OpenAI Wants AI to Help Humans Train AI

One of the key ingredients that made ChatGPT a ripsnorting success was an army of human trainers who gave the artificial intelligence model behind the bot guidance on what constitutes good and bad outputs. OpenAI now says that adding even more AI into the mix—to help assist human trainers—could help make AI helpers smarter and more reliable.

In developing ChatGPT, OpenAI pioneered the use of reinforcement learning with human feedback, or RLHF. This technique uses input from human testers to fine-tune an AI model so that its output is judged to be more coherent, less objectionable, and more accurate. The ratings the trainers give feed into an algorithm that drives the model’s behavior. The technique has proven crucial both to making chatbots more reliable and useful and preventing them from misbehaving.

“RLHF does work very well, but it has some key limitations,” says Nat McAleese, a researcher at OpenAI involved with the new work. For one thing, human feedback can be inconsistent. For another it can be difficult for even skilled humans to rate extremely complex outputs, such as sophisticated software code. The process can also optimize a model to produce output that seems convincing rather than actually being accurate.

OpenAI developed a new model by fine-tuning its most powerful offering, GPT-4, to assist human trainers tasked with assessing code. The company found that the new model, dubbed CriticGPT, could catch bugs that humans missed, and that human judges found its critiques of code to be better 63 percent of the time. OpenAI will look at extending the approach to areas beyond code in the future.

“We’re starting work to integrate this technique into our RLHF chat stack,” McAleese says. He notes that the approach is imperfect, since CriticGPT can also make mistakes by hallucinating, but he adds that the technique could help make OpenAI’s models as well as tools like ChatGPT more accurate by reducing errors in human training. He adds that it might also prove crucial in helping AI models become much smarter, because it may allow humans to help train an AI that exceeds their own abilities. “And as models continue to get better and better, we suspect that people will need more help,” McAleese says.

The new technique is one of many now being developed to improve large language models and squeeze more abilities out of them. It is also part of an effort to ensure that AI behaves in acceptable ways even as it becomes more capable.

Earlier this month, Anthropic, a rival to OpenAI founded by ex-OpenAI employees, announced a more capable version of its own chatbot, called Claude, thanks to improvements in the model’s training regimen and the data it is fed. Anthropic and OpenAI have both also recently touted new ways of inspecting AI models to understand how they arrive at their output in order to better prevent unwanted behavior such as deception.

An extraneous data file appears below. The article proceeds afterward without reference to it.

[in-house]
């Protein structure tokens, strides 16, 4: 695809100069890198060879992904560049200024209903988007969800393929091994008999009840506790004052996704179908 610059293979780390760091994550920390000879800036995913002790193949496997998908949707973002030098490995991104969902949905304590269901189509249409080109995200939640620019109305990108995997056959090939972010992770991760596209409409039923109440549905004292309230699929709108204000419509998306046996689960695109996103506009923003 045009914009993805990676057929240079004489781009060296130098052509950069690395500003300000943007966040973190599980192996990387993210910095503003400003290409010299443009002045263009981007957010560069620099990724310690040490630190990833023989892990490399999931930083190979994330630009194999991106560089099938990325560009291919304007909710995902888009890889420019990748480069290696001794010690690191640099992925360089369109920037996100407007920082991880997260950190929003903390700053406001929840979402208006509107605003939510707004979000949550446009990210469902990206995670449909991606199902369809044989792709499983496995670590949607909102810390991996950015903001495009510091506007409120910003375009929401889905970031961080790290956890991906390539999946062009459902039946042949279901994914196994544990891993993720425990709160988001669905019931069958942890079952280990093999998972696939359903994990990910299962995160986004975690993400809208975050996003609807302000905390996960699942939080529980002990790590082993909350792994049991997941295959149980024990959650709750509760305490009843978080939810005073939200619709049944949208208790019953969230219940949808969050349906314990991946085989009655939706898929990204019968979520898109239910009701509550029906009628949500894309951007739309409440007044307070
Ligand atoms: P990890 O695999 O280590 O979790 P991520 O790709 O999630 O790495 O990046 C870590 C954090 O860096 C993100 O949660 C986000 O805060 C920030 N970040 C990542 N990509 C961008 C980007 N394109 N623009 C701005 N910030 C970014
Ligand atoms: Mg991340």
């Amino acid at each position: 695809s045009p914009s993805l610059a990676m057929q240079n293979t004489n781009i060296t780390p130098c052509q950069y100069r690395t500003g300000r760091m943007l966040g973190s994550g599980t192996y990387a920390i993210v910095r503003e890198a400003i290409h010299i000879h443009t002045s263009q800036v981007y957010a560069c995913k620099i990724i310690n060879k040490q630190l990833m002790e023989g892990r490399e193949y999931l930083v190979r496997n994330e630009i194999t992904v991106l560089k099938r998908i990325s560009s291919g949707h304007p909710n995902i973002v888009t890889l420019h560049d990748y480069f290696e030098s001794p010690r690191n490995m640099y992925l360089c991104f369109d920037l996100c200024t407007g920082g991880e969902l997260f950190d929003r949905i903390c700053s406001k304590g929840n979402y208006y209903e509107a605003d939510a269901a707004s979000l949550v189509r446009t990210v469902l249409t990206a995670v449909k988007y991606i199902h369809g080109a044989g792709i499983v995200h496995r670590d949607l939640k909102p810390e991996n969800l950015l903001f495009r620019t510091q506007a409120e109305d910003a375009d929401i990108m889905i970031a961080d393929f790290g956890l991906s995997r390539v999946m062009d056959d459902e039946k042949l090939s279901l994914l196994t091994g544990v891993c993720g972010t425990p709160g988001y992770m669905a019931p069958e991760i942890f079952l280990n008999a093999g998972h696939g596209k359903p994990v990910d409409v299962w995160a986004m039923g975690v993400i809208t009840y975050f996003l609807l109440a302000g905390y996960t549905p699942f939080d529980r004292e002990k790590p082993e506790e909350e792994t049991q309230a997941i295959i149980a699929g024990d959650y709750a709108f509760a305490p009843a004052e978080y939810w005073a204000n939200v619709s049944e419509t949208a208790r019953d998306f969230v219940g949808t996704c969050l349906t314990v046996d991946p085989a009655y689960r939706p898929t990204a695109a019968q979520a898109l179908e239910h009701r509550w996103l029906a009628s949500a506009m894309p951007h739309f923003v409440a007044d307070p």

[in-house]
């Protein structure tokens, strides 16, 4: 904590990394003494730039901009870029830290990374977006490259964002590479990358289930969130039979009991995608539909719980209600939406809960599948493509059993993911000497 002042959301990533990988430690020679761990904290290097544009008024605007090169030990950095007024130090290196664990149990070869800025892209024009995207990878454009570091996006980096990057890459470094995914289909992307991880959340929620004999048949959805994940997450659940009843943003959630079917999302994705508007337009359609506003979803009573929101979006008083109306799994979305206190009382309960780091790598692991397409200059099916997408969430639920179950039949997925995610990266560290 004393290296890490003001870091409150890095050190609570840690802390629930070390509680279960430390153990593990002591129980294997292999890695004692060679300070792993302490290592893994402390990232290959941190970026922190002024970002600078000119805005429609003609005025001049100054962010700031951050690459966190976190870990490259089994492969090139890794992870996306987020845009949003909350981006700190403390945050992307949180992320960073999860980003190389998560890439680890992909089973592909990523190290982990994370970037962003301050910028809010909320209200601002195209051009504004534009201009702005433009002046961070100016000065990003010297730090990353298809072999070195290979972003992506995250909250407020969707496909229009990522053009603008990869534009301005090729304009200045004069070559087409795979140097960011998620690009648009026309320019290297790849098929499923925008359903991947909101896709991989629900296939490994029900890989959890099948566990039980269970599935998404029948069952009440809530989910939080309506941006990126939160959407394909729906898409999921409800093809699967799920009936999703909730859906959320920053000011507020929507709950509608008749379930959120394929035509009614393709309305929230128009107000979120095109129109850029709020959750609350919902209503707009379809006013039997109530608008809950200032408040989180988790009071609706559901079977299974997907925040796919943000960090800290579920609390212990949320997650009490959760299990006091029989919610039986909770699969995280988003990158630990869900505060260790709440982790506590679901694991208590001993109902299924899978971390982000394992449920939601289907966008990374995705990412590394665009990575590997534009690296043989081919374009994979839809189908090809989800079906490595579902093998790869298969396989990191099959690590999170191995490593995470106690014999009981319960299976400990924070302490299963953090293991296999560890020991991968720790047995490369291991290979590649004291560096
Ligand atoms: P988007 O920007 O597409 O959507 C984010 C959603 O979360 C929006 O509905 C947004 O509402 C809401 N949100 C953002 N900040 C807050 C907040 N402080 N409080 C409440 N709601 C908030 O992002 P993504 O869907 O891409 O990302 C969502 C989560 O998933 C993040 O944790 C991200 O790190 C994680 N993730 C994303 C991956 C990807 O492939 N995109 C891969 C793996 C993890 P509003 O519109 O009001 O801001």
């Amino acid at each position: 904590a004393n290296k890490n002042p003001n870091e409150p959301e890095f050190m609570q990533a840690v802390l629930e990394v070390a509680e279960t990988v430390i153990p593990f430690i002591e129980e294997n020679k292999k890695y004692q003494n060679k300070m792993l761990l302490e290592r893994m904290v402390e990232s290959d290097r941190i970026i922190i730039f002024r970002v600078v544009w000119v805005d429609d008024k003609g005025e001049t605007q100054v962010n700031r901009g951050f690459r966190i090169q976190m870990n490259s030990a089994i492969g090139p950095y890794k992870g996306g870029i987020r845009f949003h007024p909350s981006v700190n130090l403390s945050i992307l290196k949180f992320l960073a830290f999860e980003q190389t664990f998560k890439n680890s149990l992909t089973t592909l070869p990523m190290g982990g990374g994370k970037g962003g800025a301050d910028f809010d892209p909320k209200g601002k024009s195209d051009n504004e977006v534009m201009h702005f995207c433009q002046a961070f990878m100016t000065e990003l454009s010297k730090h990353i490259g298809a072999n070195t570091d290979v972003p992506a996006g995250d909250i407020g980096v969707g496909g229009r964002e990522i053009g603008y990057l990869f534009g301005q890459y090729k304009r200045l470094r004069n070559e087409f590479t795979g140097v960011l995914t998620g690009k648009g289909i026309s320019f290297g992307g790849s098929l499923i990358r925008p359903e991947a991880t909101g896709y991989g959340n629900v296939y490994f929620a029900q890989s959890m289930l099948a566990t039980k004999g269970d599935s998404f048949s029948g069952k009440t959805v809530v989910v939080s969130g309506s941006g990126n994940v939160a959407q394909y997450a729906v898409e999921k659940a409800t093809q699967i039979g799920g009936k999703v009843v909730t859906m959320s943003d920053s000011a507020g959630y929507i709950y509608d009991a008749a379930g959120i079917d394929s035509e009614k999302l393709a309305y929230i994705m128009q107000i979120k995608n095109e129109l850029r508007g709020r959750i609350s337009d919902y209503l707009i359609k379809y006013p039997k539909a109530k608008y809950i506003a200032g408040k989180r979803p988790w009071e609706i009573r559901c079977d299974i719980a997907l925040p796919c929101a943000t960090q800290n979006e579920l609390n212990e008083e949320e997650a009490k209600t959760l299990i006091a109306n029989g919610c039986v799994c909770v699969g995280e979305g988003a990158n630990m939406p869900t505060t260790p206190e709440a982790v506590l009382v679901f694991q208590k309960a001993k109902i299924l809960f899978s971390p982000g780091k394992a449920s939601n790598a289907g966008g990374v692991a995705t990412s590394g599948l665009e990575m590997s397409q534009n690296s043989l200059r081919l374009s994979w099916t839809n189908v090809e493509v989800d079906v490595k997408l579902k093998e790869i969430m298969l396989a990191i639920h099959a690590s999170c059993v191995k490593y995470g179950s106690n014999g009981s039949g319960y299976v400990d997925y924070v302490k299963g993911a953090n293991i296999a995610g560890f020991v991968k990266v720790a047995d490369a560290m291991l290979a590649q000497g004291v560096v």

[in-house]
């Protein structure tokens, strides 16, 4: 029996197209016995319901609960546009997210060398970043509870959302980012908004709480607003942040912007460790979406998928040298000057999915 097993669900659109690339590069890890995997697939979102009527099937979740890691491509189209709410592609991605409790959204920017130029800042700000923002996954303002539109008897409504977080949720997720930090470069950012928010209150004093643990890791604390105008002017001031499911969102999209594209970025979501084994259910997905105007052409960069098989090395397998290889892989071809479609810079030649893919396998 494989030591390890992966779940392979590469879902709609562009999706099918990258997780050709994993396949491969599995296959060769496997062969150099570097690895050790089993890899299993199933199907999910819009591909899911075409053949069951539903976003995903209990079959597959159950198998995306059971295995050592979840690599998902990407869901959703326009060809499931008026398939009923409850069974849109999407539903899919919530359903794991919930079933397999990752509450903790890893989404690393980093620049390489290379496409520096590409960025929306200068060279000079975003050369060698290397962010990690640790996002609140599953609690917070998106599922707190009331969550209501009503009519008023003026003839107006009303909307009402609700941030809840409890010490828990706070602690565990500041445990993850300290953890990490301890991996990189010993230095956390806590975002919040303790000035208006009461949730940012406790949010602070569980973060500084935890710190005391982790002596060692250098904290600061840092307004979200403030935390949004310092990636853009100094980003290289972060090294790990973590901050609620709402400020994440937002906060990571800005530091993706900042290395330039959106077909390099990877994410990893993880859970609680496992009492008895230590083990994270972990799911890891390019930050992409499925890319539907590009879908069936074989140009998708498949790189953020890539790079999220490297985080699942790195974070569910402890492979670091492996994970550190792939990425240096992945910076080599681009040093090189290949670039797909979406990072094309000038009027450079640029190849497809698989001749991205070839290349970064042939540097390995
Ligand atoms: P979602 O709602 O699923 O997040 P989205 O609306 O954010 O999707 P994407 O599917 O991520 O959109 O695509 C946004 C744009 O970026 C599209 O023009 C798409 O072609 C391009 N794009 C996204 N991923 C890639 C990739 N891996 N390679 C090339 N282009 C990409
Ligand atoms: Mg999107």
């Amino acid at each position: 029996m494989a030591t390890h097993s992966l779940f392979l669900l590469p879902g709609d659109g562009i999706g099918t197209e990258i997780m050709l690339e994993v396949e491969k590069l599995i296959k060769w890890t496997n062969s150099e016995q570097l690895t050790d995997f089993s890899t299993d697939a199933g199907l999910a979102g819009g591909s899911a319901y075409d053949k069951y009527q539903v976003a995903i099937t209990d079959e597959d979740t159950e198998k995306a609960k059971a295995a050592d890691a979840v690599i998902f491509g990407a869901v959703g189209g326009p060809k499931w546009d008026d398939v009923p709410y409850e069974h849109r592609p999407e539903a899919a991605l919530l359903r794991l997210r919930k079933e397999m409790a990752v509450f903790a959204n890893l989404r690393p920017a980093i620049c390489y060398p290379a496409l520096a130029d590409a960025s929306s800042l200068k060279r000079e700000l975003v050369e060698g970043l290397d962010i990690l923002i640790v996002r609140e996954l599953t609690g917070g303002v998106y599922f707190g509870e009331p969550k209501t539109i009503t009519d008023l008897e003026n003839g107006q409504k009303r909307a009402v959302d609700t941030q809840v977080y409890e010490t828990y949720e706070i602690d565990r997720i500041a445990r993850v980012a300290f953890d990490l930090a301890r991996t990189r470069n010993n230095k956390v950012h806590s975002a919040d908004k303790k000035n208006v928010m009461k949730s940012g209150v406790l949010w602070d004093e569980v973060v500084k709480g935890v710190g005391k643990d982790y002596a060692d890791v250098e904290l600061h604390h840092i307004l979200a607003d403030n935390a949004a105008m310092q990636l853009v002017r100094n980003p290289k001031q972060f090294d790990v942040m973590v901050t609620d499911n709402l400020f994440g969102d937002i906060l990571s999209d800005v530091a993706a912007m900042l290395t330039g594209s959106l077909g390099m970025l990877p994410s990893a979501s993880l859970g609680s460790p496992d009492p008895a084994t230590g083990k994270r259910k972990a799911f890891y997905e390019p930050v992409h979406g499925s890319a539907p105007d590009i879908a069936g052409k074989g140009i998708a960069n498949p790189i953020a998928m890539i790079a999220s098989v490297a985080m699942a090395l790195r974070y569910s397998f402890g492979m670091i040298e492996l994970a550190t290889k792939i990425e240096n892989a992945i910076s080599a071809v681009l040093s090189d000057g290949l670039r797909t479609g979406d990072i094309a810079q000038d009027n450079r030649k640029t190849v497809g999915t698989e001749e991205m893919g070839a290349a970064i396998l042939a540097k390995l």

The new technique might help OpenAI train increasingly powerful AI models while ensuring their output is more trustworthy and aligned with human values, especially if the company successfully deploys it in more areas than code. OpenAI has said that it is training its next major AI model, and the company is evidently keen to show that it is serious about ensuring that it behaves. This follows the dissolvement of a prominent team dedicated to assessing the long-term risks posed by AI. The team was co-led by Ilya Sutskever, a cofounder of the company and former board member who briefly pushed CEO Sam Altman out of the company before recanting and helping him regain control. Several members of that team have since criticized the company for moving riskily as it rushes to develop and commercialize powerful AI algorithms.

Dylan Hadfield-Menell, a professor at MIT who researches ways to align AI, says the idea of having AI models help train more powerful ones has been kicking around for a while. “This is a pretty natural development,” he says.

Hadfield-Menell notes that the researchers who originally developed techniques used for RLHF discussed related ideas several years ago. He says it remains to be seen how generally applicable and powerful it is. “It might lead to big jumps in individual capabilities, and it might be a stepping stone towards sort of more effective feedback in the long run,” he says.

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